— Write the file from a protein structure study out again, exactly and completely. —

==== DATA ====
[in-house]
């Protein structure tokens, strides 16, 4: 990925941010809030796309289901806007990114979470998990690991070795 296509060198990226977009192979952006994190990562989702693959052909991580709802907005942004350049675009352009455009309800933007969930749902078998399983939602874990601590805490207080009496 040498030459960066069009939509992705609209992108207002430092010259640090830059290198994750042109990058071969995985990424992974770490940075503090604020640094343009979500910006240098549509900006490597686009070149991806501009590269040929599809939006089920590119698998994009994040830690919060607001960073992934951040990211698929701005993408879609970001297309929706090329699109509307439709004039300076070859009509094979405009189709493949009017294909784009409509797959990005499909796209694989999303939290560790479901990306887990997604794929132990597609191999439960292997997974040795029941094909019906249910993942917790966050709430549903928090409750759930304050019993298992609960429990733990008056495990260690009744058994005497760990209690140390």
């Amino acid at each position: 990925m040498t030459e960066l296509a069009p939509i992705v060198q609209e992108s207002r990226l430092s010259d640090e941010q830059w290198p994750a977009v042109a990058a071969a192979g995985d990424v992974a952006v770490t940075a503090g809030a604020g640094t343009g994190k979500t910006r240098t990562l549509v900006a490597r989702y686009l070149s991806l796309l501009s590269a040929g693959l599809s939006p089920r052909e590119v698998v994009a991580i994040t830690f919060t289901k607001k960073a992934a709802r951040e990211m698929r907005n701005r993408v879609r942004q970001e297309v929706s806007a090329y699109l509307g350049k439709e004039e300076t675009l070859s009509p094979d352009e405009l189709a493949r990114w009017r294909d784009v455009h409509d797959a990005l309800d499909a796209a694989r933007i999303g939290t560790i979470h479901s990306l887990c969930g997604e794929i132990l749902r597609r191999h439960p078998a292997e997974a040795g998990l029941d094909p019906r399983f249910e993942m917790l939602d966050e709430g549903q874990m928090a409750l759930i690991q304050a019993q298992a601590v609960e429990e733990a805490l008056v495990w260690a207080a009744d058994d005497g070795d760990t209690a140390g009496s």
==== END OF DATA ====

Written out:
[in-house]
């Protein structure tokens, strides 16, 4: 990925941010809030796309289901806007990114979470998990690991070795 296509060198990226977009192979952006994190990562989702693959052909991580709802907005942004350049675009352009455009309800933007969930749902078998399983939602874990601590805490207080009496 040498030459960066069009939509992705609209992108207002430092010259640090830059290198994750042109990058071969995985990424992974770490940075503090604020640094343009979500910006240098549509900006490597686009070149991806501009590269040929599809939006089920590119698998994009994040830690919060607001960073992934951040990211698929701005993408879609970001297309929706090329699109509307439709004039300076070859009509094979405009189709493949009017294909784009409509797959990005499909796209694989999303939290560790479901990306887990997604794929132990597609191999439960292997997974040795029941094909019906249910993942917790966050709430549903928090409750759930304050019993298992609960429990733990008056495990260690009744058994005497760990209690140390």
């Amino acid at each position: 990925m040498t030459e960066l296509a069009p939509i992705v060198q609209e992108s207002r990226l430092s010259d640090e941010q830059w290198p994750a977009v042109a990058a071969a192979g995985d990424v992974a952006v770490t940075a503090g809030a604020g640094t343009g994190k979500t910006r240098t990562l549509v900006a490597r989702y686009l070149s991806l796309l501009s590269a040929g693959l599809s939006p089920r052909e590119v698998v994009a991580i994040t830690f919060t289901k607001k960073a992934a709802r951040e990211m698929r907005n701005r993408v879609r942004q970001e297309v929706s806007a090329y699109l509307g350049k439709e004039e300076t675009l070859s009509p094979d352009e405009l189709a493949r990114w009017r294909d784009v455009h409509d797959a990005l309800d499909a796209a694989r933007i999303g939290t560790i979470h479901s990306l887990c969930g997604e794929i132990l749902r597609r191999h439960p078998a292997e997974a040795g998990l029941d094909p019906r399983f249910e993942m917790l939602d966050e709430g549903q874990m928090a409750l759930i690991q304050a019993q298992a601590v609960e429990e733990a805490l008056v495990w260690a207080a009744d058994d005497g070795d760990t209690a140390g009496s």